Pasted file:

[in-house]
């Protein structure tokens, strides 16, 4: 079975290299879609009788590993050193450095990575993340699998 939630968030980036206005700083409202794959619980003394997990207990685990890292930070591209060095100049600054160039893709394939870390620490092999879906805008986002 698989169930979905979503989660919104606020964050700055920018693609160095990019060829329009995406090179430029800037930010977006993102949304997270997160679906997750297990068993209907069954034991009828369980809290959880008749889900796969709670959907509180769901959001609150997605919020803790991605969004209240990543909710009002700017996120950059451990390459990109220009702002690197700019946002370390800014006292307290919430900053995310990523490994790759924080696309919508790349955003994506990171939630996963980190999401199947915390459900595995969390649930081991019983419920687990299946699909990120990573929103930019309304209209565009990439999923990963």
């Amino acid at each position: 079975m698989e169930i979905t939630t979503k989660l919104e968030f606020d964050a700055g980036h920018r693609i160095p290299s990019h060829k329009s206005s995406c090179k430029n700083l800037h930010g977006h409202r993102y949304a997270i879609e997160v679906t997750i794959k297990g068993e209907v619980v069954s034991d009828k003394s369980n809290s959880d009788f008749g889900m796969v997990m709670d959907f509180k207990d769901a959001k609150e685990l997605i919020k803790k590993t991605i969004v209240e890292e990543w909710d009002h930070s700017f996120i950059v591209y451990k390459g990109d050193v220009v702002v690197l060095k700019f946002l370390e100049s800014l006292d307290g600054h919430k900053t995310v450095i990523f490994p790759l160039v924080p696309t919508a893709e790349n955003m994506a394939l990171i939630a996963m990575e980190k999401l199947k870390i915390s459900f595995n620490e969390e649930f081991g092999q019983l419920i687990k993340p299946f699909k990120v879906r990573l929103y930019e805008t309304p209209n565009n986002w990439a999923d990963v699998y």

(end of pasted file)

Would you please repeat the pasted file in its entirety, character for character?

[in-house]
């Protein structure tokens, strides 16, 4: 079975290299879609009788590993050193450095990575993340699998 939630968030980036206005700083409202794959619980003394997990207990685990890292930070591209060095100049600054160039893709394939870390620490092999879906805008986002 698989169930979905979503989660919104606020964050700055920018693609160095990019060829329009995406090179430029800037930010977006993102949304997270997160679906997750297990068993209907069954034991009828369980809290959880008749889900796969709670959907509180769901959001609150997605919020803790991605969004209240990543909710009002700017996120950059451990390459990109220009702002690197700019946002370390800014006292307290919430900053995310990523490994790759924080696309919508790349955003994506990171939630996963980190999401199947915390459900595995969390649930081991019983419920687990299946699909990120990573929103930019309304209209565009990439999923990963």
């Amino acid at each position: 079975m698989e169930i979905t939630t979503k989660l919104e968030f606020d964050a700055g980036h920018r693609i160095p290299s990019h060829k329009s206005s995406c090179k430029n700083l800037h930010g977006h409202r993102y949304a997270i879609e997160v679906t997750i794959k297990g068993e209907v619980v069954s034991d009828k003394s369980n809290s959880d009788f008749g889900m796969v997990m709670d959907f509180k207990d769901a959001k609150e685990l997605i919020k803790k590993t991605i969004v209240e890292e990543w909710d009002h930070s700017f996120i950059v591209y451990k390459g990109d050193v220009v702002v690197l060095k700019f946002l370390e100049s800014l006292d307290g600054h919430k900053t995310v450095i990523f490994p790759l160039v924080p696309t919508a893709e790349n955003m994506a394939l990171i939630a996963m990575e980190k999401l199947k870390i915390s459900f595995n620490e969390e649930f081991g092999q019983l419920i687990k993340p299946f699909k990120v879906r990573l929103y930019e805008t309304p209209n565009n986002w990439a999923d990963v699998y």